The U.S. House Committee on Government Reform this week issued its most recent grades for IT security among government agencies, and once again, the division charged with ensuring cyber security for the nation got an F.
The Committee said despite investment and improvement efforts, the Department of Homeland Security (DHS) was not passing the test of IT security policy and program, inventory, training and subcontracting as required by the 2002 Federal Information Security Management Act. The bad mark is the third in a row for DHS, which was joined by the departments of State, Defense, Interior, Health and Human Services, Veterans Affairs and Energy in receiving failing marks.
Departments that scored well included the Department of Labor, Social Security Administration, Environmental Protection Agency, and National Science Foundation, which all received A grades. NASA came in with a B minus.
Homeland Hiring Difficulties
The DHS has been criticized for its bureaucracy and changeover of leaders and staff. There was some hope in the security community that former Symantec executive Amit Yoran would be able to steer the department in the right direction when he filled the post of IT Security Czar in 2003.
However, Yoran left the department, reportedly out of frustration, a year later, and the post remains vacant today.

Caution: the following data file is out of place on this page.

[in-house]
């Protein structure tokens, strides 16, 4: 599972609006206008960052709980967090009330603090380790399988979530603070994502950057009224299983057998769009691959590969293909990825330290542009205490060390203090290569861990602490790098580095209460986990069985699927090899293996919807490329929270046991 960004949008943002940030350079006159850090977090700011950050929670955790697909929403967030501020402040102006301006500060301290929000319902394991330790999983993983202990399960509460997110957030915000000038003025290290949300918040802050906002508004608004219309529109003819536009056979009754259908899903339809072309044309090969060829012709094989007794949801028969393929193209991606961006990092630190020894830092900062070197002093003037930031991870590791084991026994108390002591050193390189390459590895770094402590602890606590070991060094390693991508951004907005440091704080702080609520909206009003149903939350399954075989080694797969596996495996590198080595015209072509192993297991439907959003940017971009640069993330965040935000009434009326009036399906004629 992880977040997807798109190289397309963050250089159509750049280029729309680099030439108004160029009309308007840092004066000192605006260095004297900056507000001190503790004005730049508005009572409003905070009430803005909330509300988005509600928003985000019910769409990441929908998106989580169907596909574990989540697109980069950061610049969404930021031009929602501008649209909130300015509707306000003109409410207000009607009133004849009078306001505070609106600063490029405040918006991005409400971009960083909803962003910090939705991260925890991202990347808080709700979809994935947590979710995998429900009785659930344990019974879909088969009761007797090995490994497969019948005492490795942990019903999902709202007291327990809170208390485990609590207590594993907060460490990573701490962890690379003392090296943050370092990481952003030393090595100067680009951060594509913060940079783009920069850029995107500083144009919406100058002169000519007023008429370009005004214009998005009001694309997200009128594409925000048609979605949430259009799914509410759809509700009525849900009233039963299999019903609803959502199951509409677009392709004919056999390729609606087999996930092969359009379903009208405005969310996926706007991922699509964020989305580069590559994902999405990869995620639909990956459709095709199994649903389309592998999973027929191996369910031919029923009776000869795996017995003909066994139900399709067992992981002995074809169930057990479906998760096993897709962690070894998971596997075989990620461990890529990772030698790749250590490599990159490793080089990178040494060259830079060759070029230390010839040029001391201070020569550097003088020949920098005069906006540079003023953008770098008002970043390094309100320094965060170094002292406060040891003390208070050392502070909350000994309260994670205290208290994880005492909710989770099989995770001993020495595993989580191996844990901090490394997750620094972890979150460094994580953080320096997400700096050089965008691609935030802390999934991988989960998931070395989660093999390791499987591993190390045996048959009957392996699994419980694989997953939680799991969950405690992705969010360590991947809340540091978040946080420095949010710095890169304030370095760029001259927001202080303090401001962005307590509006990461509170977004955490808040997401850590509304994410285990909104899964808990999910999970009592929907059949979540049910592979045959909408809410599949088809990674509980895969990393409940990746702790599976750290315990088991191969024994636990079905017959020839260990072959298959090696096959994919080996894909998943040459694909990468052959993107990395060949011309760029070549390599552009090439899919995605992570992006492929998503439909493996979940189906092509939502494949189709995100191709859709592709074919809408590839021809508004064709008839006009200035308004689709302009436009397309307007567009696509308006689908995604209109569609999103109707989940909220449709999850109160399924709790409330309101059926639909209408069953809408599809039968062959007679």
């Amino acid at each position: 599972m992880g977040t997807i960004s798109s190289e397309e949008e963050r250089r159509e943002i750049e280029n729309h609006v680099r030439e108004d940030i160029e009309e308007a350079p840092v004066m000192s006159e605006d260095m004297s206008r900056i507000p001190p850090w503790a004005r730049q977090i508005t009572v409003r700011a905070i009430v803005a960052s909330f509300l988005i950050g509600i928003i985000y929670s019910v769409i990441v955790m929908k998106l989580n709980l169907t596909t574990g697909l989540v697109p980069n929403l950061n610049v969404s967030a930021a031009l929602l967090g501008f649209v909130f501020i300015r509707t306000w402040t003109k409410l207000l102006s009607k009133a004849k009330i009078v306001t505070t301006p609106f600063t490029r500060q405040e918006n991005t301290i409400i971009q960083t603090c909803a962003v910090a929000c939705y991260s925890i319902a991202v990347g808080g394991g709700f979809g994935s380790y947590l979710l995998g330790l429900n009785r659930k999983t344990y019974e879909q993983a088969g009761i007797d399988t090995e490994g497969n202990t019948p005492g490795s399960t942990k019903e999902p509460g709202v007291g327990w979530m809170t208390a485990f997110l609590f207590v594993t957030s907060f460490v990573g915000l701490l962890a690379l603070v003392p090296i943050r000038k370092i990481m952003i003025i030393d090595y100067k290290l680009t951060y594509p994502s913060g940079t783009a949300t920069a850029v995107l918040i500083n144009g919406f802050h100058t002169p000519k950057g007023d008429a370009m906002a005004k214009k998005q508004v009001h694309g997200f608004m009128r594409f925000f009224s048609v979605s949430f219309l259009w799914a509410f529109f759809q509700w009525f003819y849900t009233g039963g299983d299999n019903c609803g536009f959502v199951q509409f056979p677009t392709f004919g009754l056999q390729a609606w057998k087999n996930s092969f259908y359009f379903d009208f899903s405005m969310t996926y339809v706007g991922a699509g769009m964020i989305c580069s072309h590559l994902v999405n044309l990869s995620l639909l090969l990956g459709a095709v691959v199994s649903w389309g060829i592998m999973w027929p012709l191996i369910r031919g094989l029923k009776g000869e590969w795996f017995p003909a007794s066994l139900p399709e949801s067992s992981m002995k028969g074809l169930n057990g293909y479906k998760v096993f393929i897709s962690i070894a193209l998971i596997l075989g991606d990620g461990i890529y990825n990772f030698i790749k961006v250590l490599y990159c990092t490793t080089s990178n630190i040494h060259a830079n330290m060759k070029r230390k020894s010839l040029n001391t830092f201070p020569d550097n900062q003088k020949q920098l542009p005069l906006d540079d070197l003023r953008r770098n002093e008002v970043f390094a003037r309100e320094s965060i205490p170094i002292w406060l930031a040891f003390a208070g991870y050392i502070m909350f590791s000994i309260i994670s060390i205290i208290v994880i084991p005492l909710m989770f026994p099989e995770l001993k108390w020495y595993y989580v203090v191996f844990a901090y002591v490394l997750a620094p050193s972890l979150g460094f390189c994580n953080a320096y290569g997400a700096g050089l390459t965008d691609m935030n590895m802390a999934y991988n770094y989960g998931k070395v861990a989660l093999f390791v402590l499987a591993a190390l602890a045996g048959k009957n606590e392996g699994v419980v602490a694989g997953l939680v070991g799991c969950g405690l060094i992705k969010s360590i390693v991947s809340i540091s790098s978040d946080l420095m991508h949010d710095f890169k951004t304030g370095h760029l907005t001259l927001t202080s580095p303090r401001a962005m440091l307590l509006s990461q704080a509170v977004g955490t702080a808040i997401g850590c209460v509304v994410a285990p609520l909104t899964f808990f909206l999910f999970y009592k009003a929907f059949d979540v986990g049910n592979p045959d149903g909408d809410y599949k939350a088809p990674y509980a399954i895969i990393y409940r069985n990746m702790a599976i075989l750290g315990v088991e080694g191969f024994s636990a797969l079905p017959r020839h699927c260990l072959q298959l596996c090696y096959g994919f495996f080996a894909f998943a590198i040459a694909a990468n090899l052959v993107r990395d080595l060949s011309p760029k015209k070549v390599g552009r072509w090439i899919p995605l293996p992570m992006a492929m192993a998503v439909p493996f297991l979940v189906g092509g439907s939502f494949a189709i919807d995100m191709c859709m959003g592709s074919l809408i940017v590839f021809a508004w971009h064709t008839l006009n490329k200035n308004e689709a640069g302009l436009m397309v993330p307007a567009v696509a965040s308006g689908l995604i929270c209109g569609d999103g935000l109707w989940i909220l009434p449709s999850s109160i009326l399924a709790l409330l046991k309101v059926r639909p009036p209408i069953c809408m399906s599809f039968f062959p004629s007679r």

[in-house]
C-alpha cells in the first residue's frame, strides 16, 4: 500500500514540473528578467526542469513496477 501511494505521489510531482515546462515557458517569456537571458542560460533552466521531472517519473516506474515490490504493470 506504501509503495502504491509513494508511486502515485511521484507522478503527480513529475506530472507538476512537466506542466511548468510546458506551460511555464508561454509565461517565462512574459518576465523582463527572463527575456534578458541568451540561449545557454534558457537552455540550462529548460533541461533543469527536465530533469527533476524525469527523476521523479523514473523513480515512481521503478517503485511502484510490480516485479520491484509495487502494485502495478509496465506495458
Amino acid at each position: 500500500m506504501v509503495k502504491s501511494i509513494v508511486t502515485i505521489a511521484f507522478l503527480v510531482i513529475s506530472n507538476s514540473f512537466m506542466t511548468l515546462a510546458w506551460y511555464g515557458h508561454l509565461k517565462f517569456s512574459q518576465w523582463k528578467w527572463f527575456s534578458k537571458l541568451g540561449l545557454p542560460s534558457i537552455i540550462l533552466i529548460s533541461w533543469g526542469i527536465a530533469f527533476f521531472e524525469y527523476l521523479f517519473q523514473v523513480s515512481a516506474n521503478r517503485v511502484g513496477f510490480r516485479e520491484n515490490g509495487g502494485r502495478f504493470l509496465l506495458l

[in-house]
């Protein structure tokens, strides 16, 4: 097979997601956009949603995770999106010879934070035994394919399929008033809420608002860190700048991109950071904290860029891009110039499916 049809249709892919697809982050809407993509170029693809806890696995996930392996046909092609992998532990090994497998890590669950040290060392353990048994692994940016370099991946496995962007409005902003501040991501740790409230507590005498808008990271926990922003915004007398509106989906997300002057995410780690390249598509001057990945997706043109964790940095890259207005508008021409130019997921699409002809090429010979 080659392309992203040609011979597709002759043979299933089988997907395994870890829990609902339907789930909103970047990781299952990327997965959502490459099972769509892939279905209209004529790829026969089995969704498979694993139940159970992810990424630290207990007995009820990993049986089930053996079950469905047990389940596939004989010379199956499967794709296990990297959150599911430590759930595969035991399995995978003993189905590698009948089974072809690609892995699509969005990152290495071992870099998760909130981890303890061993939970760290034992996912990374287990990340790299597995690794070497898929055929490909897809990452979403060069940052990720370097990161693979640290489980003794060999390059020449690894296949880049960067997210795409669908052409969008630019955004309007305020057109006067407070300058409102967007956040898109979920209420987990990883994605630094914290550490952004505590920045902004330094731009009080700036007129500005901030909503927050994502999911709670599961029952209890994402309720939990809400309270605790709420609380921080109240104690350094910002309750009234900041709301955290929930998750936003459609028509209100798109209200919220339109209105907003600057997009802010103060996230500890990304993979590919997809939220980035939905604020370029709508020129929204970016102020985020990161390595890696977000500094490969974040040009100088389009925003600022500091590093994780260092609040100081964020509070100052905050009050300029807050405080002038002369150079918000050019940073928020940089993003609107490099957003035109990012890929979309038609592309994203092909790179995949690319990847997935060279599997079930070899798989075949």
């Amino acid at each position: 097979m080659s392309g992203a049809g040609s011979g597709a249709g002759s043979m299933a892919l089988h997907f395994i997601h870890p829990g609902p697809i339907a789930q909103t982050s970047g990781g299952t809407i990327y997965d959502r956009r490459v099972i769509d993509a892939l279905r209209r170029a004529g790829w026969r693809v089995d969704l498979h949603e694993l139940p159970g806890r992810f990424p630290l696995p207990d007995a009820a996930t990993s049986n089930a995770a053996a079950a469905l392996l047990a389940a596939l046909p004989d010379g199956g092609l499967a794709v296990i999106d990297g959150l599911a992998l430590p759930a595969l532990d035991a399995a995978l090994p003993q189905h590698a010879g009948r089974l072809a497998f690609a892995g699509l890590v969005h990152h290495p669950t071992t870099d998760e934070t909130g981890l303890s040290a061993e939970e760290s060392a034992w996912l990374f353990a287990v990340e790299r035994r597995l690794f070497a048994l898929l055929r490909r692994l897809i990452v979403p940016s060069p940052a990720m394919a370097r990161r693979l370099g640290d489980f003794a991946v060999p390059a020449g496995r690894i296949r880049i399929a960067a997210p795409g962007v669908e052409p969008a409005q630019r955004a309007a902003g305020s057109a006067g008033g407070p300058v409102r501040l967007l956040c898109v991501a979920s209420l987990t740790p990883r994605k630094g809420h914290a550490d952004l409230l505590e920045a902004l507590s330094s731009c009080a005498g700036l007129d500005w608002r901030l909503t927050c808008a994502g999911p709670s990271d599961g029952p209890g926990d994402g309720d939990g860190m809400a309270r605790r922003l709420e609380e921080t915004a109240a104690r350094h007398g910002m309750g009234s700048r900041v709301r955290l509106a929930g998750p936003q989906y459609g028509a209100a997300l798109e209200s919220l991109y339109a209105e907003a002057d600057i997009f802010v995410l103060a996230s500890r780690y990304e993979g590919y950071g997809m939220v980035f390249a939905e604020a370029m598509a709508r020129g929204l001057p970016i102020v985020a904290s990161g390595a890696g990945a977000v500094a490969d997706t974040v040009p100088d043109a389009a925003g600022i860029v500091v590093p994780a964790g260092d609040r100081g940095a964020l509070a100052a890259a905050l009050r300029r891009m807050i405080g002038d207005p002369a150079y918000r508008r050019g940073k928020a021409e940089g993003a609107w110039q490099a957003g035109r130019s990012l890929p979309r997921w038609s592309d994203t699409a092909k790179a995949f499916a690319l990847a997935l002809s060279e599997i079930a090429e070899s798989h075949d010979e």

“Congress established an assistant secretary position, but they’re having trouble finding someone for it because people from the security industry don’t want to get immersed in that quagmire,” IT-Harvest Founder and Chief Research Analyst Richard Stiennon told TechNewsWorld. “I think it’s indicative of a bigger problem that they can’t hire a security professional at the level they need to.”
The latest Committee on Government Reform report card indicates DHS and other failing or near-failing departments, including the Nuclear Regulatory Commission, are not complying with federal law that requires them to enact and follow a solid security program.
Stiennon said although the poor grades might mean government sites and services could be impacted by a cyber attack or event, the more critical infrastructure in terms of military and first responders is better protected.
While much of the Internet infrastructure in the U.S. is actually owned and controlled by private industry, which is better secured, a major cyber incident would still cause great embarrassment, hearings, and “heads to roll” in the U.S., Stiennon said.
However, Stiennon said attackers are unlikely to draw attention to their efforts, which might include industrial espionage, nationalized hacking efforts directed at the U.S., and increasingly, theft from large financial institutions and others.
“Some of the primary attackers wouldn’t want [a large event],” he said. They’re more likely to take a stealthy approach, he concluded.